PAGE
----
Edda Gschwendtner1 RF test of a small TPG detector prototype F. Ambrosino,C. D’Addio, F. Caspers, U. Gastaldi, E. Gschwendtner, E. Radicioni, G. Saracino.
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Presentation on theme: "Edda Gschwendtner1 RF test of a small TPG detector prototype F. Ambrosino,C. D’Addio, F. Caspers, U. Gastaldi, E. Gschwendtner, E. Radicioni, G. Saracino."— Presentation transcript:
Edda Gschwendtner1 RF test of a small TPG detector prototype F. Ambrosino,C. D’Addio, F. Caspers, U. Gastaldi, E. Gschwendtner, E. Radicioni, G. Saracino
Edda Gschwendtner2 TPGino 3 1 2 1 Distance mm cathode GEM1 GEM2 GEM3 PAD 10 Drift T1 T2 Induction Drift field: 3 kV/cm T1=T2 field: 3 kV/cm Induction field: 5 kV/cm VG 1 = VG 2 = VG 3 =315 V Total gain ~ 5x10 3 Triple GEM prototype designed and assembled at LNF (G. Bencivenni et al.) GEM 10X10 cm 2 standard geometry CERN 40 PADs 2.5x1cm 2 50 m kapton cathode + 5 m copper 20 m aluminized mylar gas window HARP preamplifier Gas: Ar:CO 2 80:20 55Fe source (5.9 keV)
Edda Gschwendtner3 Detector Inside a 2 mm brass shielding: detector preamplifier HV distributor boards
Edda Gschwendtner4 RF test area at LINAC 3 GEM DETECTORRF power supply 202.56 MHz Power ( kW) E max (MV/m) Len. (m) IA2250151.5 IA328511.52.2 RF pulse: 0.6 ms period of ~1.2 s
Edda Gschwendtner5 RF test setup GEM DETECTOR H.V. power supply L.V. power supply detector to RF tanks ~30cm Detector back to RF power supply ~1m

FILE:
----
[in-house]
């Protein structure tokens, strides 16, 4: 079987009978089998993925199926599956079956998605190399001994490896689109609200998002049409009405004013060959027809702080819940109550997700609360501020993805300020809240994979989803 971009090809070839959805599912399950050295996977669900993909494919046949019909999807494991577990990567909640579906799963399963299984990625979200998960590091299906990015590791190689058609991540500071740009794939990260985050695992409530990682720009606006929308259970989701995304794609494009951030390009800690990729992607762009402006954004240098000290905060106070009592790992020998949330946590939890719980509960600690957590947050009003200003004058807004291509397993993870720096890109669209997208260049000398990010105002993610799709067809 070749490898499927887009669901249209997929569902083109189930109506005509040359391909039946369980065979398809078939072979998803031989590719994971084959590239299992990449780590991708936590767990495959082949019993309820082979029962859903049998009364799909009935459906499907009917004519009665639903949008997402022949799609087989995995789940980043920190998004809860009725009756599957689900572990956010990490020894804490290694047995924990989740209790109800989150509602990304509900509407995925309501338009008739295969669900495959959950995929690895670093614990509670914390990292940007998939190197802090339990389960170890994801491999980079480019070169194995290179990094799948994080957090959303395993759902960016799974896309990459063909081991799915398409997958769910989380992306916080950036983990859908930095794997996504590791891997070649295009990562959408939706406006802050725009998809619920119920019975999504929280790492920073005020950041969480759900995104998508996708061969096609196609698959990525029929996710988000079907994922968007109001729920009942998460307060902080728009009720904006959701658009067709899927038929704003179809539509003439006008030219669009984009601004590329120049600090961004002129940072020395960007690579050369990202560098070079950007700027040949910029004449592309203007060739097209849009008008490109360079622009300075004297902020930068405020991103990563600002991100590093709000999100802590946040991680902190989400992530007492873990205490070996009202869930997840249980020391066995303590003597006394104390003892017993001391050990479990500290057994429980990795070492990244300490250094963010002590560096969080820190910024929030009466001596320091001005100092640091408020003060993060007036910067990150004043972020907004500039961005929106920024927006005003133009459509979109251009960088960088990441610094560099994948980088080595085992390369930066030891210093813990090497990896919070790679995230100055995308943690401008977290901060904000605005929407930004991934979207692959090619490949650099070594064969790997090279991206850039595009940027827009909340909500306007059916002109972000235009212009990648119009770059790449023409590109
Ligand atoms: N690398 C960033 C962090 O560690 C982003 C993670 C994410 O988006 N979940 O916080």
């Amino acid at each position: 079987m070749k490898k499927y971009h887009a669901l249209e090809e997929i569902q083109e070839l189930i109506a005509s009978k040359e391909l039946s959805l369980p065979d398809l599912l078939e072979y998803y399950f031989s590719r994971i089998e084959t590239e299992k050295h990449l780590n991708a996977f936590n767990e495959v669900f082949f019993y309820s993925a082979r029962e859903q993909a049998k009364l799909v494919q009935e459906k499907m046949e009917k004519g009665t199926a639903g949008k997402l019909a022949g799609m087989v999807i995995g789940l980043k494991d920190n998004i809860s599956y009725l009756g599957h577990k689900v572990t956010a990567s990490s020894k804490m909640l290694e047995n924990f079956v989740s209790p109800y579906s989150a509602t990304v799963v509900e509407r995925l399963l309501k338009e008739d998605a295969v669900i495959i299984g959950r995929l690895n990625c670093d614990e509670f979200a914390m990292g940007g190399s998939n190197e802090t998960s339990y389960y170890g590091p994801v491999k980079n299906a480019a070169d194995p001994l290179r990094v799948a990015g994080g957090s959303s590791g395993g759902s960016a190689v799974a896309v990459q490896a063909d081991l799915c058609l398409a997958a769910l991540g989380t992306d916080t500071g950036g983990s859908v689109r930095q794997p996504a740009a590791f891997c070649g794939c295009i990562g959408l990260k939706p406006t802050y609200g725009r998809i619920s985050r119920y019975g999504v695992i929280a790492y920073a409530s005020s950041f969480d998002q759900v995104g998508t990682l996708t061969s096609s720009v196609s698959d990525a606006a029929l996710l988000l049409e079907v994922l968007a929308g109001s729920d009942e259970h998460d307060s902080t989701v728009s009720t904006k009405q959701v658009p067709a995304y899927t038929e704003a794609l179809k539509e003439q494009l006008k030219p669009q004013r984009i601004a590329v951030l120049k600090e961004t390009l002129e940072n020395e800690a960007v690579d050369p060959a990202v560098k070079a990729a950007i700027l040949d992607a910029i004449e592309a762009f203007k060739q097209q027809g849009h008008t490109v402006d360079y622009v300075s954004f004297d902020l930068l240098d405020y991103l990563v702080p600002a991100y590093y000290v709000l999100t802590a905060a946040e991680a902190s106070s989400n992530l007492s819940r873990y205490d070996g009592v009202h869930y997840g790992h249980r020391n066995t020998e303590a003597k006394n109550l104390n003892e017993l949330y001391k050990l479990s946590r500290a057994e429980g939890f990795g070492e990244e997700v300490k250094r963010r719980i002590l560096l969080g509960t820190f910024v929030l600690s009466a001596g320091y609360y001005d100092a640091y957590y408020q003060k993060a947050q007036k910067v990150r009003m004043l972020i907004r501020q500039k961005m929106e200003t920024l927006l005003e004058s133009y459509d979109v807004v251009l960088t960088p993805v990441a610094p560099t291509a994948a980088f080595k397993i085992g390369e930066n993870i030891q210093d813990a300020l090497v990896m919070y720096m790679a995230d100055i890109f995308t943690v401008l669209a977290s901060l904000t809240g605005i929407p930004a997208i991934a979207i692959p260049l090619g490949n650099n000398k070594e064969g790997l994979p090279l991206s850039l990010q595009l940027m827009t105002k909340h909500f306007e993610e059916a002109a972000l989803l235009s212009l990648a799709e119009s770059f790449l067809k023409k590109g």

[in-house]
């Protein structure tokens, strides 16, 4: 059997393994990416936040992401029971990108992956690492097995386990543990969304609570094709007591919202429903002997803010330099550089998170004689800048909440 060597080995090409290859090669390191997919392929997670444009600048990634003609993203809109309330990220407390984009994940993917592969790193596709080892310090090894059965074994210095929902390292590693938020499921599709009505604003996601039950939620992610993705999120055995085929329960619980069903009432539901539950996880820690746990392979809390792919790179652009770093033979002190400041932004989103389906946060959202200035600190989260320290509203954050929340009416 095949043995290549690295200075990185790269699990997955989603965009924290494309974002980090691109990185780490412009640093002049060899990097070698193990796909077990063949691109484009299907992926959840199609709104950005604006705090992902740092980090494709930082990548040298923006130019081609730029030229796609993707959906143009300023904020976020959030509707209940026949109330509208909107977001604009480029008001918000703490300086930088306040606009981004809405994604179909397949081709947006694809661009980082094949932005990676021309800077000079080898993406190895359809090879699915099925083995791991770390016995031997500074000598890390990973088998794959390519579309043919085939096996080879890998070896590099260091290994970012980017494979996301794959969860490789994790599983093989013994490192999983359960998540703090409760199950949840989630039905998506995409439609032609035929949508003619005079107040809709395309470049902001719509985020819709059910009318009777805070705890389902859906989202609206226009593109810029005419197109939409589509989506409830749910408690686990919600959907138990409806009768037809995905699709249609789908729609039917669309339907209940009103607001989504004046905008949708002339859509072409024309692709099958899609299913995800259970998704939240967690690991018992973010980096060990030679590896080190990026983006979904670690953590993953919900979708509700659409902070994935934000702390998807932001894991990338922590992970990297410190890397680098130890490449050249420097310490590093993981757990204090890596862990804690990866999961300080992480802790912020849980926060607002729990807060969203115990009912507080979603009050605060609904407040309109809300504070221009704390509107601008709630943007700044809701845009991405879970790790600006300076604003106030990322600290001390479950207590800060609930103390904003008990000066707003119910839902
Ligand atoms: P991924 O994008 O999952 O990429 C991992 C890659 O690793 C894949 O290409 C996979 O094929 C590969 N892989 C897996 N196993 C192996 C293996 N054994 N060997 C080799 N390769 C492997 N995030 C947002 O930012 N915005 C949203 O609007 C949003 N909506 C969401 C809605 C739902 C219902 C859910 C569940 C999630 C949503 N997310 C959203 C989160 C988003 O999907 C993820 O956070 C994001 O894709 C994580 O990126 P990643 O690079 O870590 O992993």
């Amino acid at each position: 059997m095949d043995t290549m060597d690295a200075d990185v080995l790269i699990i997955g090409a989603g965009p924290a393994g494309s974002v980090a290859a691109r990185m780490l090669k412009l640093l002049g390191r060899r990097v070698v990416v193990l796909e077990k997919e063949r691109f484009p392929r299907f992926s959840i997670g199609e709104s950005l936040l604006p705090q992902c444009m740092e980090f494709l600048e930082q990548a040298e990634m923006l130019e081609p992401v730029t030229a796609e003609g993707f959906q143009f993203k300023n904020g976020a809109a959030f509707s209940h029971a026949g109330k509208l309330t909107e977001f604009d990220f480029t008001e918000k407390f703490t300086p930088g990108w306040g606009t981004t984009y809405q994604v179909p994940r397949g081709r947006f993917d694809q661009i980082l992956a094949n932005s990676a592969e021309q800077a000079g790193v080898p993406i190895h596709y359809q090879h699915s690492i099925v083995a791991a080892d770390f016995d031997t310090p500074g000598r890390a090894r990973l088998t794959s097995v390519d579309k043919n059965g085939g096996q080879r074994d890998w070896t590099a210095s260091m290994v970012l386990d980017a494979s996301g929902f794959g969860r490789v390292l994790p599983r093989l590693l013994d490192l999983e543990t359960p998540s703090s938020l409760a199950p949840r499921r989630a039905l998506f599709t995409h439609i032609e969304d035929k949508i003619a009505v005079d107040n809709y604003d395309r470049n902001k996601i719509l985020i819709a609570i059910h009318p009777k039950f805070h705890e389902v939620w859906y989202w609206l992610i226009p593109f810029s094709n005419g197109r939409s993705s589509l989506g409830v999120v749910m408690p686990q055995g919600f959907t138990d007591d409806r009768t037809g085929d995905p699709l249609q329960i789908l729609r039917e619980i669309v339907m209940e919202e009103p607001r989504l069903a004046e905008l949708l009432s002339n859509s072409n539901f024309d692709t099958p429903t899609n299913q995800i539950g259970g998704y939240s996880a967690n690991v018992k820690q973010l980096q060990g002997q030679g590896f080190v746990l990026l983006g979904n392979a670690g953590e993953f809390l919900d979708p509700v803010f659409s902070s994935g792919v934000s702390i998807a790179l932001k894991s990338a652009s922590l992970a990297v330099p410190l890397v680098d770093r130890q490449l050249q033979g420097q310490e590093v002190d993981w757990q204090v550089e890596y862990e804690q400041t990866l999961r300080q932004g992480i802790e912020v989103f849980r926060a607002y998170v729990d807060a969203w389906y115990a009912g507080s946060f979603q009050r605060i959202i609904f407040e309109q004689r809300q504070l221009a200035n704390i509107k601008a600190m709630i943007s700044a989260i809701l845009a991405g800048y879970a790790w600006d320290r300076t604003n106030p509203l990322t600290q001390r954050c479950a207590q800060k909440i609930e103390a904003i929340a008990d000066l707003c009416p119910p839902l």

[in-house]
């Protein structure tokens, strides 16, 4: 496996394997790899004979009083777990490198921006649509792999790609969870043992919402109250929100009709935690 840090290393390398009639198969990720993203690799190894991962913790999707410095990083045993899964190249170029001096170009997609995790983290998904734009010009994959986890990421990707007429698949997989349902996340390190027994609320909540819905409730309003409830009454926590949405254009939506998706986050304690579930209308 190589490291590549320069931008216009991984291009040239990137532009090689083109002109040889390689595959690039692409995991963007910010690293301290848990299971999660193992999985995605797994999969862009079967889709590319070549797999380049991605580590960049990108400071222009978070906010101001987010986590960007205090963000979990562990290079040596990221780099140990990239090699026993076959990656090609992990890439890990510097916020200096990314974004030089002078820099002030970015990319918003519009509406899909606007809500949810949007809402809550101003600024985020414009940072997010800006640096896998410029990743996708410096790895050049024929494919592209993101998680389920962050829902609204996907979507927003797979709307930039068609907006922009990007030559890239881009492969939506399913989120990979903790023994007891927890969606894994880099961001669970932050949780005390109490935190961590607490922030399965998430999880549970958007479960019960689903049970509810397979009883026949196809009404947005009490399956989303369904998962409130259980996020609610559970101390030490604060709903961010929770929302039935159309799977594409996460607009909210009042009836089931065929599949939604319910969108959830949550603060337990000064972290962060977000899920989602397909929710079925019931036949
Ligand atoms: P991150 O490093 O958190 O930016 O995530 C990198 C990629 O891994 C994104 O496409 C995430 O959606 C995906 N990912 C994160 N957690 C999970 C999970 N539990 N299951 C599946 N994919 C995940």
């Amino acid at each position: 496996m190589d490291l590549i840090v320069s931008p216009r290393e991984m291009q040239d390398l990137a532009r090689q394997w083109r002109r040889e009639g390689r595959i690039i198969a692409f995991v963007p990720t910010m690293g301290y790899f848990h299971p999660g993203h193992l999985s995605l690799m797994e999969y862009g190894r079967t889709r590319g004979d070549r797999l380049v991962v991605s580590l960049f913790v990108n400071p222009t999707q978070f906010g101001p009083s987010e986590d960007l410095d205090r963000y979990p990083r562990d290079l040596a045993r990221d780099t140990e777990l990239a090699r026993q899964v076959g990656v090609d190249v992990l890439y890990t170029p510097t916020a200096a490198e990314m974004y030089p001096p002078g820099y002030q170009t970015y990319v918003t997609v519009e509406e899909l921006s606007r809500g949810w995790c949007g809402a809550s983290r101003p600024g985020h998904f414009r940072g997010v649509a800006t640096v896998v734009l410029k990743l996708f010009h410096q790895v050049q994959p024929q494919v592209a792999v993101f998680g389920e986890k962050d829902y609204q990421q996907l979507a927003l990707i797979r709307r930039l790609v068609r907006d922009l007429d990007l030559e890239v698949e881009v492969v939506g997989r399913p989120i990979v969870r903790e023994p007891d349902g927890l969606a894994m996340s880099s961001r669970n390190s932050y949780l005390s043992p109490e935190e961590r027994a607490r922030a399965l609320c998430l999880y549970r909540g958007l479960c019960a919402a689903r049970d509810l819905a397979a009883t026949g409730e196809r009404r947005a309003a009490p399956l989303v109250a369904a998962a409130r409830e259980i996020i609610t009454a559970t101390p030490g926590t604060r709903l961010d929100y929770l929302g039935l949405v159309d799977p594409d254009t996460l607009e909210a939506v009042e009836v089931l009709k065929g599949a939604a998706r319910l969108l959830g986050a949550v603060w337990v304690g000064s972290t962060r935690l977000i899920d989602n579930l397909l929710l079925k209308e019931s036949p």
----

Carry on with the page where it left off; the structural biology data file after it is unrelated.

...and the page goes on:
Edda Gschwendtner6 RF field measurement Agilent-HP 11955A biconical antenna to measure the RF field close to the detector area
Edda Gschwendtner8 E-field from RF measurements With the known antenna factor AF and the signal V O of the RF from the antenna measured by the oscilloscope we calculated the electromagentic field E: AF(200MHz) = 16.7 dBm-1 V 0 =3 V AF= E(Volt/m)/ V O (Volt) 20 log 10 E(Vm -1 ) = 20log 10 V O (V) + AF(dBm -1 ) E(Vm -1 ) = 10 (logV o + AF/20) = V O 10 AF/20 E=20 V/m
Edda Gschwendtner9 Noise response of the detector Noise response of the detector (no HV on GEM) Before shielding and grounding: ~400 mV peak to peak inside the RF pulse After shielding and grounding: ~20 mV peak to peak outside the RF pulse ~ 80 mV peak to peak inside the RF pulse With HV on the GEM: Noise response stays the same! RF no influence on detector, only on electronics, cables, etc…
Edda Gschwendtner10 Detector response to 55Fe X-ray 55 Fe source: 5.9 keV peak and 3 keV escape peak. GEM working voltage: 3x315 V RF ON! Self-trigger 55Fe spectrum Background spectrum Nb. This takes away one of the main worries: There is no sign of the photons hitting the GEMS)
Edda Gschwendtner11 Detector response to 55Fe during RF pulse Zoomed signal 55Fe source GEM working voltage: 3x315 V Trigger: RF signal from the antenna 55Fe pulse height: ~300mV Noise: ~40mV! signal
Edda Gschwendtner12 Conclusion We tested a GEM based detector, with cables and grounding not optimized for RF immunity, in the vicinity of the CERN LINAC 3 accelerator (2 RF accelerator tanks of 200 MHz, power supply of ~ 250 KW). The noise response of the detector can be improved by a factor ~5 (400mV/80mV peak to peak) with home-made shielding of the cables, electronics, etc. More effective and professional shielding can be provided in the MICE setup. Proof of concept is anyway valid. The signal to noise ratio of a 55Fe X-ray source is ~8 (300mV/40mV) when the RF is on! We were able to shield a GEM detector setup such that the presence of RF field at the order of E=20 V/m did not significantly increase the detector noise.
Edda Gschwendtner13 TPC active volume Solenoid coil Field cage and support Sketch-example of shielding principle for final chamber. (need to understand interference with steel shielding for PMTs etc..) All except field cage can be tested in situ early spring. Shielding can flexes Pre-amps